The oft-repeated statement of Christ, that His kingdom was not of this world, created thoughts of disaffection in the mind of Judas. He had marked out a line upon which he expected Christ to work. He had planned that John the Baptist should be delivered from prison. But lo, John was left to be beheaded, and Jesus withdrew Himself and His disciples into a country place, instead of avenging the death of John. 12LtMs, Ms 120, 1897, par. 5

Judas wanted more aggressive warfare. He thought that if Jesus would not hold the disciples back from carrying out their schemes, the work would be more successful. He marked the increasing enmity of the Jewish leaders, and saw their challenge unheeded when they demanded from Christ a sign from heaven. His heart was opened to unbelief, and the enemy supplied thoughts of questioning and rebellion. Why did Christ dwell so much upon that which was discouraging? Why did He portray His own trials and persecutions, and point to the trial and persecution of His disciples? The prospect of having a high place in the new kingdom had led Judas to espouse the cause of Christ. Were his hopes to be disappointed? Judas had not decided that Jesus was not the Son of God; he had not made up his mind that Jesus performed miracles through the agency of Satan; but he was questioning, and seeking to find some explanation of His mighty works. 12LtMs, Ms 120, 1897, par. 6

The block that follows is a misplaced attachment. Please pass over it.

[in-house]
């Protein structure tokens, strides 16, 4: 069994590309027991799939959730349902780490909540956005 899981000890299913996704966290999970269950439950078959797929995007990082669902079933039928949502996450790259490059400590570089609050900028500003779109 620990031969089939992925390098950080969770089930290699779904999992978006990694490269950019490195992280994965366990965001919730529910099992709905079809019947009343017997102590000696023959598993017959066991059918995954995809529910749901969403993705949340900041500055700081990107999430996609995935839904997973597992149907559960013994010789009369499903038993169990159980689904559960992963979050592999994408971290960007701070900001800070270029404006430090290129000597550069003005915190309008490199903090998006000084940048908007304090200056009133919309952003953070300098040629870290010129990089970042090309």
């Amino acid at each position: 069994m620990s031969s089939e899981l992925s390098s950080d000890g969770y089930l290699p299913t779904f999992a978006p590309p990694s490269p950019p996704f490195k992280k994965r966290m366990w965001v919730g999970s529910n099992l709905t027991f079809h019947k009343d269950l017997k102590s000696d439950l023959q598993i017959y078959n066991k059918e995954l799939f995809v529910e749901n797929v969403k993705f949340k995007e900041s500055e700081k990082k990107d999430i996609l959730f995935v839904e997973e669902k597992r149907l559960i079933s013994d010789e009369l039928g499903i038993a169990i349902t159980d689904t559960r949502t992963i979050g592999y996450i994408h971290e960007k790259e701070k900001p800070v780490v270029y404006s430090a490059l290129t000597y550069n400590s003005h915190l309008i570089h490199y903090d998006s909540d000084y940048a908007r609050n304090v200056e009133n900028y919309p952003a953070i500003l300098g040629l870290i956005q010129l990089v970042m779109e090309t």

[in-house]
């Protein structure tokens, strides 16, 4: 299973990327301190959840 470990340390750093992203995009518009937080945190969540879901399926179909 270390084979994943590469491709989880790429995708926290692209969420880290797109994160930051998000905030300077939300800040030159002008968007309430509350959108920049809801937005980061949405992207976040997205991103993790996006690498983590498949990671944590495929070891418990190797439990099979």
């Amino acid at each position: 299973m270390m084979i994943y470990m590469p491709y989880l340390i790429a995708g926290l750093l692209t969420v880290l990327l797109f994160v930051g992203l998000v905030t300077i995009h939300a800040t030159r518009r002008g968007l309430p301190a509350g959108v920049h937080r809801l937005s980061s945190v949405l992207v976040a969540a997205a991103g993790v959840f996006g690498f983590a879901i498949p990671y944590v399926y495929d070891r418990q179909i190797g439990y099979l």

Christ’s discourse in the synagogue concerning the bread of life was the turning point in the history of Judas. He heard the words, “Except ye eat my flesh and drink my blood, ye have no life in you.” [John 6:53, 54.] He saw that Christ was offering spiritual rather than worldly good. His own expectations of a worldly kingdom would not be realized. At this time he made shipwreck of faith. After this he permitted doubt, envy, and hatred to be his guests. His jealousy was aroused when he was not included with the three chosen to witness the transfiguration of Christ upon the mount. When the disciples disputed by the way as to whom should be greatest, his voice was often heard. 12LtMs, Ms 120, 1897, par. 7